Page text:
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This paper reviews about the disciplinary status of consumer behavior. There have been debates over the past years whether consumer behavior should be an independent discipline or interdisciplinary. History of consumer behavior has been tracked down back to the 1950s to identify which discipline consumer behavior derived from. This study has been broken up in to two sections; the first section would be from marketing perspective and on the other hand from the psychology perspective.
The intellectual field of consumer behavior has long been allied with the marketing discipline (Kernan, 1995) . Growth in the study of consumer behavior was stimulated in the late 1950s by a set of commissioned studies on the state of business education. Those studies focused the need for business schools to move from their professional teaching roots and descriptive research status to an academic status characterized by theoretical research (Dahl, Mason, & Lazarsfeld, 1959) Consumer behavior analysis is the use of behavior principles, usually gained experimentally, to understand human economic consumption (Sheth, 1985). It stands academically among economy psychology and marketing science. For the past few decades, the history or the origins of consumer behavior has yet to be solved. The history of consumer behavior seems to be linked with the history of marketing. Some researches argued that consumer research started form motivation research. Motivation research has been developed over centuries in several of the behavioral science, sociology and anthropology and minimal areas from the economics. Stated by Gardner (1959) "motivation research represents the introduction into consumer or market research of new concepts drawn from the whole range of social science, especially clinical psychology, sociology, and anthropology." A committee organized by the American Marketing Association in 1950 concluded that: "Motivational research is so important to the development of the applied science of marketing that a constant effort should be made to see that the truest insights of the other social sciences be made available to marketing in a form in which they can be made to bear on marketing problems" (Woodward et.al,. 1950) While the origin of consumer behavior is still unknown, marketing has shifted its dependence on other disciplines as well as its center of understanding (Sheth, 1985). The birth of marketing was acknowledged by Bartels in the early nineteen hundreds. In closing a major monograph study of Motivation Research, (Newman, 1957) wrote: "In our examination ofâ€¦motivation research, we found a number of systematic efforts to make use of the behavioral fieldsâ€¦.Together, they constitute a movement, now young, which promises important conceptual growth and therefore appears destined to be a major landmark in the history of marketing." What persists to attract and involve the concentration of social scientists is not only the perseverance of behavior analysis as an approach to psychology, but the theoretical and experimental growth of part of its research programmed that are of central concern to understanding marketer and consumer behavior. That field eventually became known as Consumer Behavior.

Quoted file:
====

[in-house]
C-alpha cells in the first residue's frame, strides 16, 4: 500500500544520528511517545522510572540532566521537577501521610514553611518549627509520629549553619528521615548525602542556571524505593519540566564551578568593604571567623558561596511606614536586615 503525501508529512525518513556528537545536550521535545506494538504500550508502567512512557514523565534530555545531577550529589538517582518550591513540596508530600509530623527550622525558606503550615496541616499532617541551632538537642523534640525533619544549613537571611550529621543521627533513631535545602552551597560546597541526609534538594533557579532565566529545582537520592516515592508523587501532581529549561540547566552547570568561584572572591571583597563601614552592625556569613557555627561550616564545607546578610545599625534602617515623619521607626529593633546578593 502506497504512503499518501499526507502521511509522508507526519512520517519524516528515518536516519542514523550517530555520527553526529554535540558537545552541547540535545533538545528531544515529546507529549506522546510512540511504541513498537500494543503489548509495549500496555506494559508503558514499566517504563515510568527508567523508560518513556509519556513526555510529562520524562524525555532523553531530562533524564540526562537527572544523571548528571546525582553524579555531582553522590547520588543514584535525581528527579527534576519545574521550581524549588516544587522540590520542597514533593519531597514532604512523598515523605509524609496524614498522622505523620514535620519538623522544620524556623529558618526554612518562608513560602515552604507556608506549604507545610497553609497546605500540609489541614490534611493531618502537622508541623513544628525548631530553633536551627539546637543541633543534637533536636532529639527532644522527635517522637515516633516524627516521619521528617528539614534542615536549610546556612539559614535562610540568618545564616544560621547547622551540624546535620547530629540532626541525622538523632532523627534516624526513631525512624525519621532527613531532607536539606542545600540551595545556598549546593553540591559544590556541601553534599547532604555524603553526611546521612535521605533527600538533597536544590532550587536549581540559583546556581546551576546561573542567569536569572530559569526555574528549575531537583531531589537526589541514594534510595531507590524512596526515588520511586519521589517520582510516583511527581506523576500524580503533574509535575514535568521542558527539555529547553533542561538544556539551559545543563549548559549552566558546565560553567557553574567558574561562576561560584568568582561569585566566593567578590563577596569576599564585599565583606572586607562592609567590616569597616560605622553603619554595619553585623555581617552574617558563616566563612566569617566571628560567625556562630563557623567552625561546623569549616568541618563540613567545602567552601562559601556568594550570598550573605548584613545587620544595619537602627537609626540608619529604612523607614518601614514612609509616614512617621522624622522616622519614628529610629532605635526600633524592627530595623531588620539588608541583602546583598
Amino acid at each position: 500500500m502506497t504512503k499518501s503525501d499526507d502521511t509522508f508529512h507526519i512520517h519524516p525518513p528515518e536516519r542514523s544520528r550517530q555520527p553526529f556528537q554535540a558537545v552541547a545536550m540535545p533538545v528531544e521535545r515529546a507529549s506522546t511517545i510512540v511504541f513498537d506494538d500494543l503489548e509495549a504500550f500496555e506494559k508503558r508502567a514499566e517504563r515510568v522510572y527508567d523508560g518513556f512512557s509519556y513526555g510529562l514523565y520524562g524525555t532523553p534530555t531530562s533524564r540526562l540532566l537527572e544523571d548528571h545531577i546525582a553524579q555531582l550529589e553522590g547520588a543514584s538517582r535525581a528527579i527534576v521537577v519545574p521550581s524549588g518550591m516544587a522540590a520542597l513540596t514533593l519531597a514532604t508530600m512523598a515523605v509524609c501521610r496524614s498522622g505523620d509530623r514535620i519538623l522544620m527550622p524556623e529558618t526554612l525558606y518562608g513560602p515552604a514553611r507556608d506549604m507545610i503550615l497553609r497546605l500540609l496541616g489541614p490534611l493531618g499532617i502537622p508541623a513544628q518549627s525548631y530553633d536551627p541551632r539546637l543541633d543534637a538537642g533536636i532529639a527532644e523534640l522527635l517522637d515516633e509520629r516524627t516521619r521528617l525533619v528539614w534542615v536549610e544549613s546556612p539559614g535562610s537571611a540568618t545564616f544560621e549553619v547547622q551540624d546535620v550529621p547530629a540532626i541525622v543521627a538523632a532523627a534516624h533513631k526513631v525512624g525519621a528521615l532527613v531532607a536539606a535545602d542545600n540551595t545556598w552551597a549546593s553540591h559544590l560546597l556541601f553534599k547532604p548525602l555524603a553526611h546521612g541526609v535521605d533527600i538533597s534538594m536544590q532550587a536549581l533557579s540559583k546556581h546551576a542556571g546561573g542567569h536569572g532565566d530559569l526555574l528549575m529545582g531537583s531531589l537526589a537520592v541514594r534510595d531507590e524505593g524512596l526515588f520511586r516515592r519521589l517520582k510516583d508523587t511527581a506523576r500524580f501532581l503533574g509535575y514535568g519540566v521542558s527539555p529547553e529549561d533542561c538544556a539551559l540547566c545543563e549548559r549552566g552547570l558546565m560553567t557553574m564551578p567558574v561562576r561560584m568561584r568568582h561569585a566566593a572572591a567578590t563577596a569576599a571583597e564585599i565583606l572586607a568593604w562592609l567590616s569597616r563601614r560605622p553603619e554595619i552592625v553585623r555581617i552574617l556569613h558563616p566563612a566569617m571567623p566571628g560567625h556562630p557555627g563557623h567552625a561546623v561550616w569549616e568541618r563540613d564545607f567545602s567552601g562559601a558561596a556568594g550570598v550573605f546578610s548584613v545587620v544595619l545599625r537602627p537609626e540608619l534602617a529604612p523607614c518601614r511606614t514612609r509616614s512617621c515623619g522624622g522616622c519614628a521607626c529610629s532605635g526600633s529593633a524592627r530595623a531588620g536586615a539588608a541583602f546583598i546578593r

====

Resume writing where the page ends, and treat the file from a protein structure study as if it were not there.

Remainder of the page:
This study philosophically falls under interpretive class, undertaken research approach is explanatory and research strategy is literature survey. Secondary data was used for this study. International journals as well as proceedings are searched through international well-recognized databases like Emerald, Proquest and Ebscohost. The arrangement of literature review was planned to be started with the origins of consumer behavior and how it is used widely among organizations then elaborating the concepts of independent discipline and interdisciplinary of consumer behavior, it's purpose in psychological and marketing studies. It then leads to the discussion whether which category would consumer behavior be and how it affects future research.